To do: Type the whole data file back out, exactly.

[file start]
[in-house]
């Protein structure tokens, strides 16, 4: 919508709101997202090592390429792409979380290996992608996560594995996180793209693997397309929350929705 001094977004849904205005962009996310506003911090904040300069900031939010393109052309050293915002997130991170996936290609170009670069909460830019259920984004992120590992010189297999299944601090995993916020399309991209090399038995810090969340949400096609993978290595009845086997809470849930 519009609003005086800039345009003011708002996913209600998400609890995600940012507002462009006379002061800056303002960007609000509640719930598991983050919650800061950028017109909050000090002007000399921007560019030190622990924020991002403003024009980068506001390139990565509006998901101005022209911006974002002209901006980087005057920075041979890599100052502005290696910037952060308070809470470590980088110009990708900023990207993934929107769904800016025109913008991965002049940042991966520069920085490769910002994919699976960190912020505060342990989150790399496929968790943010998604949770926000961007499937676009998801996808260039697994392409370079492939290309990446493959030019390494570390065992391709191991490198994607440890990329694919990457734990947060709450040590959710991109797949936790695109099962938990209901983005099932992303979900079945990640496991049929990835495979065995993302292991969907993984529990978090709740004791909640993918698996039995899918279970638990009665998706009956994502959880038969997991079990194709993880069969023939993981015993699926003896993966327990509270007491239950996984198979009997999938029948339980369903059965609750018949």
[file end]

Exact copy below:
[in-house]
């Protein structure tokens, strides 16, 4: 919508709101997202090592390429792409979380290996992608996560594995996180793209693997397309929350929705 001094977004849904205005962009996310506003911090904040300069900031939010393109052309050293915002997130991170996936290609170009670069909460830019259920984004992120590992010189297999299944601090995993916020399309991209090399038995810090969340949400096609993978290595009845086997809470849930 519009609003005086800039345009003011708002996913209600998400609890995600940012507002462009006379002061800056303002960007609000509640719930598991983050919650800061950028017109909050000090002007000399921007560019030190622990924020991002403003024009980068506001390139990565509006998901101005022209911006974002002209901006980087005057920075041979890599100052502005290696910037952060308070809470470590980088110009990708900023990207993934929107769904800016025109913008991965002049940042991966520069920085490769910002994919699976960190912020505060342990989150790399496929968790943010998604949770926000961007499937676009998801996808260039697994392409370079492939290309990446493959030019390494570390065992391709191991490198994607440890990329694919990457734990947060709450040590959710991109797949936790695109099962938990209901983005099932992303979900079945990640496991049929990835495979065995993302292991969907993984529990978090709740004791909640993918698996039995899918279970638990009665998706009956994502959880038969997991079990194709993880069969023939993981015993699926003896993966327990509270007491239950996984198979009997999938029948339980369903059965609750018949």